Homesellers can anticipate that, sooner or later, they’ll be asked to submit their property to a professional home inspector. Most buyers will understandably want to have the home thoroughly evaluated before they commit to buying it, and real estate agents tend to push hard for a comprehensive inspection process.
Sellers can also expect that the inspection will reveal at least a few items that need replacement or repair; after all, no home is perfect, even if it’s still quite new. Once the inspection is over, you may be asked to handle some basic maintenance issues, or else provide the buyer an allowance to handle things for themselves. Of course, there is room for some negotiation between the buyer and seller about exactly which issues are addressed and how.
One way to make your life easier is to audit your own property, before the inspector comes, and take care of any major problems. Remember that, if an inspector finds significant problems that you’ve left unaddressed, he or she is likely to start digging even deeper, scouring the home for further issues. By addressing the big-ticket items in advance, you can minimize any undue scrutiny and ensure a smoother, more positive inspection.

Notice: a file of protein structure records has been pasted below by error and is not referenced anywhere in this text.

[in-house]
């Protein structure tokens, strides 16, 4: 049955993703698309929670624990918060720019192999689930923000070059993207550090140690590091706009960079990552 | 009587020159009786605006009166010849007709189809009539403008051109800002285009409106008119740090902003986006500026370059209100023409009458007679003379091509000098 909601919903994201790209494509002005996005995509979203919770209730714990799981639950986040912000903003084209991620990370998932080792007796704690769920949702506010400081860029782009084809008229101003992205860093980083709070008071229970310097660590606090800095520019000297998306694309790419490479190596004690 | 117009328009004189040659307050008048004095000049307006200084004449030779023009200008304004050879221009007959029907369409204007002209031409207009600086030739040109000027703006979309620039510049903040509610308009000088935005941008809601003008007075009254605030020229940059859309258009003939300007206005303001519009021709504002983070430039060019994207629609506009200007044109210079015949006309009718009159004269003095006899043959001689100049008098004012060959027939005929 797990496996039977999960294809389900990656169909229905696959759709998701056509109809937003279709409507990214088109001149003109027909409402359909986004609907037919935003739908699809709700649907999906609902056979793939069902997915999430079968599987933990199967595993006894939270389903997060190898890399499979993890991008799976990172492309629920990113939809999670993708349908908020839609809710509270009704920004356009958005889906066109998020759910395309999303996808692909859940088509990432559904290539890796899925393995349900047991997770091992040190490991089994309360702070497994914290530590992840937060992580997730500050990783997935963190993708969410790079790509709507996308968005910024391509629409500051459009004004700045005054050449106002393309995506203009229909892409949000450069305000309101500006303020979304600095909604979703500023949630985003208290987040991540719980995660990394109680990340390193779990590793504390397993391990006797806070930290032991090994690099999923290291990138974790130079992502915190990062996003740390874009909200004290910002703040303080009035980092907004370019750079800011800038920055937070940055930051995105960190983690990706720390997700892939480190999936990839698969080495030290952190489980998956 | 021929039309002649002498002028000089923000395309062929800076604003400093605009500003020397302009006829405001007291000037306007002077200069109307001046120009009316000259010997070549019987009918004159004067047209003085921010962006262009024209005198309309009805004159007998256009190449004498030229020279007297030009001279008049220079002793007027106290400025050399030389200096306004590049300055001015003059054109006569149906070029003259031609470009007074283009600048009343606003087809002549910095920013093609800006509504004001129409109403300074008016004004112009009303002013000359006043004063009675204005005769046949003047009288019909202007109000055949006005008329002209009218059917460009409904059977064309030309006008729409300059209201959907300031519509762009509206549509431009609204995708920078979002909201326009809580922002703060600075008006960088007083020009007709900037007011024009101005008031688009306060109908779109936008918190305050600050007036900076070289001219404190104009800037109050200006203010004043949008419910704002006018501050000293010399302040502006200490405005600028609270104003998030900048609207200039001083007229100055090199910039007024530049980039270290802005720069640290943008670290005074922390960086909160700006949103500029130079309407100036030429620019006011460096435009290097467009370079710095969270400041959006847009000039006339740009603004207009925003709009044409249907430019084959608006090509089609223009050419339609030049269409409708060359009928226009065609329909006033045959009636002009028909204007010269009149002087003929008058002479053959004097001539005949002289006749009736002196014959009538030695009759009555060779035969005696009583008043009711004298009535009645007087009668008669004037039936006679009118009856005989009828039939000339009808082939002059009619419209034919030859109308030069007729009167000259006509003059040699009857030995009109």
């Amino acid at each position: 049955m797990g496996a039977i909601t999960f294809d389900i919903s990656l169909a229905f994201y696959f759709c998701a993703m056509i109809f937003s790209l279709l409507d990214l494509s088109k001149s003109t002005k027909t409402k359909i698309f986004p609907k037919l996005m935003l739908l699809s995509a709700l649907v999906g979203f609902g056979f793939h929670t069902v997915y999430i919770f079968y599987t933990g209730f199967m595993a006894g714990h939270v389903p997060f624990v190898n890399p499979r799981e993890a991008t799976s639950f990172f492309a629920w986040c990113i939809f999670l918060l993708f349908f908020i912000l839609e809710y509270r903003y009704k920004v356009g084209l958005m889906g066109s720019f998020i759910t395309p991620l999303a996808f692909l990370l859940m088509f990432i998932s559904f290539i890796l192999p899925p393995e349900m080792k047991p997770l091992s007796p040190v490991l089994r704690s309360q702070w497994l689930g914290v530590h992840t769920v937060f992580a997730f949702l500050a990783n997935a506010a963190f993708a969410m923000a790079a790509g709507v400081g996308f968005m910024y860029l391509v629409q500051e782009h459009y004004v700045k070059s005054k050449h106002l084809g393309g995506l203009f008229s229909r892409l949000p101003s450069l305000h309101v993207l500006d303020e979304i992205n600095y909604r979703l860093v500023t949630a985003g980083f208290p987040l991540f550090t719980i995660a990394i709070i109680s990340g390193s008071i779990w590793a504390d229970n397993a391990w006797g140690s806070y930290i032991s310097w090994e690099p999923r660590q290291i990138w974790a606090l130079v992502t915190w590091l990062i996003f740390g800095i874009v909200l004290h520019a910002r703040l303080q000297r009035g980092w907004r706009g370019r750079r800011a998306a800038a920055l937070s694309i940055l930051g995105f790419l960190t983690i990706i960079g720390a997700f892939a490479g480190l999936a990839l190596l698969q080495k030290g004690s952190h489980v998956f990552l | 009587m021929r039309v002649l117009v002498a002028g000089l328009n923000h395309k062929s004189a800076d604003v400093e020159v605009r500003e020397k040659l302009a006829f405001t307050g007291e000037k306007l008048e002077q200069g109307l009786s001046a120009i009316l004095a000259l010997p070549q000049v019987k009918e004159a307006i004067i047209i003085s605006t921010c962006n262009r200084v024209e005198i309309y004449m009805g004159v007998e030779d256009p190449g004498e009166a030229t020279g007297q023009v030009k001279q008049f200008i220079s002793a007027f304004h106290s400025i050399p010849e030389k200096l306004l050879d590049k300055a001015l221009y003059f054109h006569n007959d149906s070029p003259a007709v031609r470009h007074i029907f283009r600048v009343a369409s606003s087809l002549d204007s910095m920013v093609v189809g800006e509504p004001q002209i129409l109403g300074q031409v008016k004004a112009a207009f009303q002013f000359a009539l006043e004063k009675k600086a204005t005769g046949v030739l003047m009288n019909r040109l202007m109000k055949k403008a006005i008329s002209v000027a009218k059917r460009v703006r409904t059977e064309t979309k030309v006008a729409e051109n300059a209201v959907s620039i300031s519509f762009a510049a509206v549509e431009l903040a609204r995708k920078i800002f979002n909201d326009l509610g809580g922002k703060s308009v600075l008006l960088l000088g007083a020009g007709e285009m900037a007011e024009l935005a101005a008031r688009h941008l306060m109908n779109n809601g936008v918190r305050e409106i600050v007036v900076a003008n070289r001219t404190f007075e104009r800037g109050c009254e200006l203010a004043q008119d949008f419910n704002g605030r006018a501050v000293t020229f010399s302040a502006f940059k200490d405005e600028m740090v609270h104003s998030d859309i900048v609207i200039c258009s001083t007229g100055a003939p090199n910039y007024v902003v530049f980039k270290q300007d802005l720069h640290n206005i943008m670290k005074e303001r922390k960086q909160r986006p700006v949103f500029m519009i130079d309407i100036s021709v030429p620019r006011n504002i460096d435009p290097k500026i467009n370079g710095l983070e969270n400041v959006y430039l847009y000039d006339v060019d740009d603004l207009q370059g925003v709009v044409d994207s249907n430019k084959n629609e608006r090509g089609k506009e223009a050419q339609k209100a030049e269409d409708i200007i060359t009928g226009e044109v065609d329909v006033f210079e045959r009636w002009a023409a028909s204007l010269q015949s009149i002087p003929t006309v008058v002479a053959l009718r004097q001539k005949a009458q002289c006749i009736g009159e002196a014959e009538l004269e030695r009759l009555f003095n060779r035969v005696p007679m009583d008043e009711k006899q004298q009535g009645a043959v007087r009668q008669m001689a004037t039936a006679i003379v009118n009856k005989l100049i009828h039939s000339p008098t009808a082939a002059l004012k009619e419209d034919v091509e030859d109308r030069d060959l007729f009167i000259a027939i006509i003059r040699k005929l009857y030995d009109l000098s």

Major Issues to Address
Specifically, these are some major problems that sellers may as well address before they list; it is certain that inspectors will find these problems, so you’re going to have to deal with them sooner or later. Why not do it up front?
1. Problems with the roof. Buyers will always be wary of buying a home with a bad roof. Make sure to replace any loose, missing, or curling shingles.
2. Insufficient insulation. Older homes, in particular, may have poor insulation in the walls and in the attic. Updating this insulation can be an important step toward making your property more desirable.
3. Poor attic ventilation. Be sure your home has the right mixture of weatherization and ventilation, keeping unwanted heat and moisture from building up in your attic.
4. Rotten wood. If you spot rotten wood along the base or roof of your home, make sure to fix it; this points to potential moisture damage, which will be a significant red flag for buyers.
5. Minor plumbing issues. It’s usually pretty easy to fix leaky faucets or slow-draining showers without the help of a professional plumber. This is an important way to ensure your home impresses.
6. Dated appliances. If you have major appliances that are clearly past their prime or no longer work properly, it can be worth the investment to go ahead and replace them.
7. Minor electrical problems. If you’ve got bad breakers, loose wiring, or lightbulbs that hum when you turn them on, you might consider calling an electrician to make some repairs.
8. Clogged gutters. Yes, it’s always wise to clean your gutters before listing your home. Remember that a clogged gutter can cause water damage and potentially open you up to a mold problem. That’s something your inspector will be more than aware of.
These are just a few examples of how some repairs that are bound to draw the attention of inspectors, and likely buyers as well. As such, taking care of them before you list can lead to an overall smoother, more successful sale process.
Questions? I’d love to answer them. Reach out to the Ryan Minges Real Estate team in Charlotte, NC today.